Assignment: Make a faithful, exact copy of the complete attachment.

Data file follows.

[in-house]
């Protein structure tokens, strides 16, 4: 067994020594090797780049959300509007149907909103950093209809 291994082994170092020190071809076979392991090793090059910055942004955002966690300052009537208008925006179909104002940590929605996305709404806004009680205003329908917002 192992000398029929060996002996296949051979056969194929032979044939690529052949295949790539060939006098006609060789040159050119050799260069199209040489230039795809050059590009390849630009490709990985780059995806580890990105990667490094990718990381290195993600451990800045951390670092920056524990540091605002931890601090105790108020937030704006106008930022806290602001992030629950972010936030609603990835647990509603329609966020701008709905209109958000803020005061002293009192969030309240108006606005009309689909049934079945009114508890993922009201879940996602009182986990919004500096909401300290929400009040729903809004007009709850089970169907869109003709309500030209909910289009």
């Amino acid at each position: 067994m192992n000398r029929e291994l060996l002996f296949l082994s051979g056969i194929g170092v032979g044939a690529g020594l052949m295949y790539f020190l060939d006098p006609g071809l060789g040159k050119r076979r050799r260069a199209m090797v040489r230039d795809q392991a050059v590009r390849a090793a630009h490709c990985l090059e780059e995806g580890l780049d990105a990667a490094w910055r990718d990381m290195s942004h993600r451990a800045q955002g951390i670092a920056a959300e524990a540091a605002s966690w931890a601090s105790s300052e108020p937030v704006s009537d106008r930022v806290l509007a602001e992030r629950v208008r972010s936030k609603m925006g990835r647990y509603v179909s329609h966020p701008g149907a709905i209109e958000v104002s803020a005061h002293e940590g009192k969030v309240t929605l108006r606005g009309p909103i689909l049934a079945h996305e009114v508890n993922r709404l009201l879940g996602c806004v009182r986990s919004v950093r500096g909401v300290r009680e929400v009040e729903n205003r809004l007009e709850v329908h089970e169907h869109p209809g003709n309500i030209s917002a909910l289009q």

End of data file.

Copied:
[in-house]
């Protein structure tokens, strides 16, 4: 067994020594090797780049959300509007149907909103950093209809 291994082994170092020190071809076979392991090793090059910055942004955002966690300052009537208008925006179909104002940590929605996305709404806004009680205003329908917002 192992000398029929060996002996296949051979056969194929032979044939690529052949295949790539060939006098006609060789040159050119050799260069199209040489230039795809050059590009390849630009490709990985780059995806580890990105990667490094990718990381290195993600451990800045951390670092920056524990540091605002931890601090105790108020937030704006106008930022806290602001992030629950972010936030609603990835647990509603329609966020701008709905209109958000803020005061002293009192969030309240108006606005009309689909049934079945009114508890993922009201879940996602009182986990919004500096909401300290929400009040729903809004007009709850089970169907869109003709309500030209909910289009």
């Amino acid at each position: 067994m192992n000398r029929e291994l060996l002996f296949l082994s051979g056969i194929g170092v032979g044939a690529g020594l052949m295949y790539f020190l060939d006098p006609g071809l060789g040159k050119r076979r050799r260069a199209m090797v040489r230039d795809q392991a050059v590009r390849a090793a630009h490709c990985l090059e780059e995806g580890l780049d990105a990667a490094w910055r990718d990381m290195s942004h993600r451990a800045q955002g951390i670092a920056a959300e524990a540091a605002s966690w931890a601090s105790s300052e108020p937030v704006s009537d106008r930022v806290l509007a602001e992030r629950v208008r972010s936030k609603m925006g990835r647990y509603v179909s329609h966020p701008g149907a709905i209109e958000v104002s803020a005061h002293e940590g009192k969030v309240t929605l108006r606005g009309p909103i689909l049934a079945h996305e009114v508890n993922r709404l009201l879940g996602c806004v009182r986990s919004v950093r500096g909401v300290r009680e929400v009040e729903n205003r809004l007009e709850v329908h089970e169907h869109p209809g003709n309500i030209s917002a909910l289009q």